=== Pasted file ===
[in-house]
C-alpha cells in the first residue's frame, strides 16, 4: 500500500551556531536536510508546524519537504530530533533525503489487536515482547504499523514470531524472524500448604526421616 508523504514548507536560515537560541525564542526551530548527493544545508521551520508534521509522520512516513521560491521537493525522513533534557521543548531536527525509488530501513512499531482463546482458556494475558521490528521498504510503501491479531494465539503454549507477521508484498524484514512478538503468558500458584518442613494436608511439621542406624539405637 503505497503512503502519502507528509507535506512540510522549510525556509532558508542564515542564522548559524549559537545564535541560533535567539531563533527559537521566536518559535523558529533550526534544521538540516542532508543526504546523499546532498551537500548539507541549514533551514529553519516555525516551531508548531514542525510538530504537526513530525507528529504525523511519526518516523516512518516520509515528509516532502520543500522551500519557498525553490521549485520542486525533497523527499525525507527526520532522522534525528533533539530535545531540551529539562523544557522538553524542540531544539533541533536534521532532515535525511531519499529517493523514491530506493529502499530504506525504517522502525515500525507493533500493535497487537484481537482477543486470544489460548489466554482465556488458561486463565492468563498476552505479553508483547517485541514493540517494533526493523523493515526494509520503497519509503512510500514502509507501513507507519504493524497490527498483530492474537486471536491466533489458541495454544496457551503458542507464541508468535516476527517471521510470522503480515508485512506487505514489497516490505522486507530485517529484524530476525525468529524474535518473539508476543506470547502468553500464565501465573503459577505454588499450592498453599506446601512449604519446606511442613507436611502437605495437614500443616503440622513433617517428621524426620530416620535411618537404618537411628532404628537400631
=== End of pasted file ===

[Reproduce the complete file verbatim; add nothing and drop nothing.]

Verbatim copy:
[in-house]
C-alpha cells in the first residue's frame, strides 16, 4: 500500500551556531536536510508546524519537504530530533533525503489487536515482547504499523514470531524472524500448604526421616 508523504514548507536560515537560541525564542526551530548527493544545508521551520508534521509522520512516513521560491521537493525522513533534557521543548531536527525509488530501513512499531482463546482458556494475558521490528521498504510503501491479531494465539503454549507477521508484498524484514512478538503468558500458584518442613494436608511439621542406624539405637 503505497503512503502519502507528509507535506512540510522549510525556509532558508542564515542564522548559524549559537545564535541560533535567539531563533527559537521566536518559535523558529533550526534544521538540516542532508543526504546523499546532498551537500548539507541549514533551514529553519516555525516551531508548531514542525510538530504537526513530525507528529504525523511519526518516523516512518516520509515528509516532502520543500522551500519557498525553490521549485520542486525533497523527499525525507527526520532522522534525528533533539530535545531540551529539562523544557522538553524542540531544539533541533536534521532532515535525511531519499529517493523514491530506493529502499530504506525504517522502525515500525507493533500493535497487537484481537482477543486470544489460548489466554482465556488458561486463565492468563498476552505479553508483547517485541514493540517494533526493523523493515526494509520503497519509503512510500514502509507501513507507519504493524497490527498483530492474537486471536491466533489458541495454544496457551503458542507464541508468535516476527517471521510470522503480515508485512506487505514489497516490505522486507530485517529484524530476525525468529524474535518473539508476543506470547502468553500464565501465573503459577505454588499450592498453599506446601512449604519446606511442613507436611502437605495437614500443616503440622513433617517428621524426620530416620535411618537404618537411628532404628537400631